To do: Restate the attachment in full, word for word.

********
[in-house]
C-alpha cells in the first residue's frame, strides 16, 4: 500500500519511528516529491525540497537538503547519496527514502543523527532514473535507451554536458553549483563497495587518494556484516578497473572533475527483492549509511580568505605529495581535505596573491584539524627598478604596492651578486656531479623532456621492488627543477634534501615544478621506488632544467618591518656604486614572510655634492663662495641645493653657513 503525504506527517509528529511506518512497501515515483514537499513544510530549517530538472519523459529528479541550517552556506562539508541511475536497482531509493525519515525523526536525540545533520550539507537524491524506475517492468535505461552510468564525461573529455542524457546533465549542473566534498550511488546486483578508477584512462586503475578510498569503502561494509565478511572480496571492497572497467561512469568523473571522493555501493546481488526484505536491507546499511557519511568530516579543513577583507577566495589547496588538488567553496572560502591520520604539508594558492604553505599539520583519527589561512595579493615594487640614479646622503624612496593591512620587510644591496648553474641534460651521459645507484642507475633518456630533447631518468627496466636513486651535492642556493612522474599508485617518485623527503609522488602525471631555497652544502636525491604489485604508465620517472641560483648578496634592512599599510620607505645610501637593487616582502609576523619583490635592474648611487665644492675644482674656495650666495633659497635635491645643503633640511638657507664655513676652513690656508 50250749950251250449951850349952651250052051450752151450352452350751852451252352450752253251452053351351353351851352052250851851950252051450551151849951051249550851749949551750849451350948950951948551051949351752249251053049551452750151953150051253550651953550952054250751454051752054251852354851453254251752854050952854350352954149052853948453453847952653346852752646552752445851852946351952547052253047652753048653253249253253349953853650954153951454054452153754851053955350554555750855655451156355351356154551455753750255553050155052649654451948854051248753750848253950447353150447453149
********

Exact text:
[in-house]
C-alpha cells in the first residue's frame, strides 16, 4: 500500500519511528516529491525540497537538503547519496527514502543523527532514473535507451554536458553549483563497495587518494556484516578497473572533475527483492549509511580568505605529495581535505596573491584539524627598478604596492651578486656531479623532456621492488627543477634534501615544478621506488632544467618591518656604486614572510655634492663662495641645493653657513 503525504506527517509528529511506518512497501515515483514537499513544510530549517530538472519523459529528479541550517552556506562539508541511475536497482531509493525519515525523526536525540545533520550539507537524491524506475517492468535505461552510468564525461573529455542524457546533465549542473566534498550511488546486483578508477584512462586503475578510498569503502561494509565478511572480496571492497572497467561512469568523473571522493555501493546481488526484505536491507546499511557519511568530516579543513577583507577566495589547496588538488567553496572560502591520520604539508594558492604553505599539520583519527589561512595579493615594487640614479646622503624612496593591512620587510644591496648553474641534460651521459645507484642507475633518456630533447631518468627496466636513486651535492642556493612522474599508485617518485623527503609522488602525471631555497652544502636525491604489485604508465620517472641560483648578496634592512599599510620607505645610501637593487616582502609576523619583490635592474648611487665644492675644482674656495650666495633659497635635491645643503633640511638657507664655513676652513690656508 50250749950251250449951850349952651250052051450752151450352452350751852451252352450752253251452053351351353351851352052250851851950252051450551151849951051249550851749949551750849451350948950951948551051949351752249251053049551452750151953150051253550651953550952054250751454051752054251852354851453254251752854050952854350352954149052853948453453847952653346852752646552752445851852946351952547052253047652753048653253249253253349953853650954153951454054452153754851053955350554555750855655451156355351356154551455753750255553050155052649654451948854051248753750848253950447353150447453149